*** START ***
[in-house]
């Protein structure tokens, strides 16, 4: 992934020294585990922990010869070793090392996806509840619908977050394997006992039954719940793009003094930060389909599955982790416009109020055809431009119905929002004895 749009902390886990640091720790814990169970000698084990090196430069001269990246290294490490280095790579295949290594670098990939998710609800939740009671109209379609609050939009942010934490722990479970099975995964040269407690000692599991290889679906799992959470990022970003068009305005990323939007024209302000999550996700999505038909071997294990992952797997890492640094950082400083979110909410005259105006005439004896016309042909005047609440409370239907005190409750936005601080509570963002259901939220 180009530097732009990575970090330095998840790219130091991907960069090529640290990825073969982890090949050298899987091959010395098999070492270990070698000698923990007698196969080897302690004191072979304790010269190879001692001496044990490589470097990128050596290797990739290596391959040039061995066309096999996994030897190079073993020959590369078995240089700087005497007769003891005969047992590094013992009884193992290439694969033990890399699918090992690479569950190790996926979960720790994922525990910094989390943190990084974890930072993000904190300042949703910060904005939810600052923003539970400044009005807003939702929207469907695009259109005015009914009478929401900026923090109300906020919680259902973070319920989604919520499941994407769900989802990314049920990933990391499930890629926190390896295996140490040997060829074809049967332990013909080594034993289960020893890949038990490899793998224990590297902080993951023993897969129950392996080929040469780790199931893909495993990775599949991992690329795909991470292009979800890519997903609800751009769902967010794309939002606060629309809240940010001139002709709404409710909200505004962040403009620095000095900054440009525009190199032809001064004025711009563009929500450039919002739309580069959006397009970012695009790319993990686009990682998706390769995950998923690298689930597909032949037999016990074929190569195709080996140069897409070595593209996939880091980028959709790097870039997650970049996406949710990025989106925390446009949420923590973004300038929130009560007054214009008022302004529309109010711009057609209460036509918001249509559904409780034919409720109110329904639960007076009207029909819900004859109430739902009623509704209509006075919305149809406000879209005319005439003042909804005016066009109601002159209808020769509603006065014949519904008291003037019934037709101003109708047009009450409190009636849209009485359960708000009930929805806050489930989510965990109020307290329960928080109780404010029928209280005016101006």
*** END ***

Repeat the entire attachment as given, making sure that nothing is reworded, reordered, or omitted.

[in-house]
């Protein structure tokens, strides 16, 4: 992934020294585990922990010869070793090392996806509840619908977050394997006992039954719940793009003094930060389909599955982790416009109020055809431009119905929002004895 749009902390886990640091720790814990169970000698084990090196430069001269990246290294490490280095790579295949290594670098990939998710609800939740009671109209379609609050939009942010934490722990479970099975995964040269407690000692599991290889679906799992959470990022970003068009305005990323939007024209302000999550996700999505038909071997294990992952797997890492640094950082400083979110909410005259105006005439004896016309042909005047609440409370239907005190409750936005601080509570963002259901939220 180009530097732009990575970090330095998840790219130091991907960069090529640290990825073969982890090949050298899987091959010395098999070492270990070698000698923990007698196969080897302690004191072979304790010269190879001692001496044990490589470097990128050596290797990739290596391959040039061995066309096999996994030897190079073993020959590369078995240089700087005497007769003891005969047992590094013992009884193992290439694969033990890399699918090992690479569950190790996926979960720790994922525990910094989390943190990084974890930072993000904190300042949703910060904005939810600052923003539970400044009005807003939702929207469907695009259109005015009914009478929401900026923090109300906020919680259902973070319920989604919520499941994407769900989802990314049920990933990391499930890629926190390896295996140490040997060829074809049967332990013909080594034993289960020893890949038990490899793998224990590297902080993951023993897969129950392996080929040469780790199931893909495993990775599949991992690329795909991470292009979800890519997903609800751009769902967010794309939002606060629309809240940010001139002709709404409710909200505004962040403009620095000095900054440009525009190199032809001064004025711009563009929500450039919002739309580069959006397009970012695009790319993990686009990682998706390769995950998923690298689930597909032949037999016990074929190569195709080996140069897409070595593209996939880091980028959709790097870039997650970049996406949710990025989106925390446009949420923590973004300038929130009560007054214009008022302004529309109010711009057609209460036509918001249509559904409780034919409720109110329904639960007076009207029909819900004859109430739902009623509704209509006075919305149809406000879209005319005439003042909804005016066009109601002159209808020769509603006065014949519904008291003037019934037709101003109708047009009450409190009636849209009485359960708000009930929805806050489930989510965990109020307290329960928080109780404010029928209280005016101006």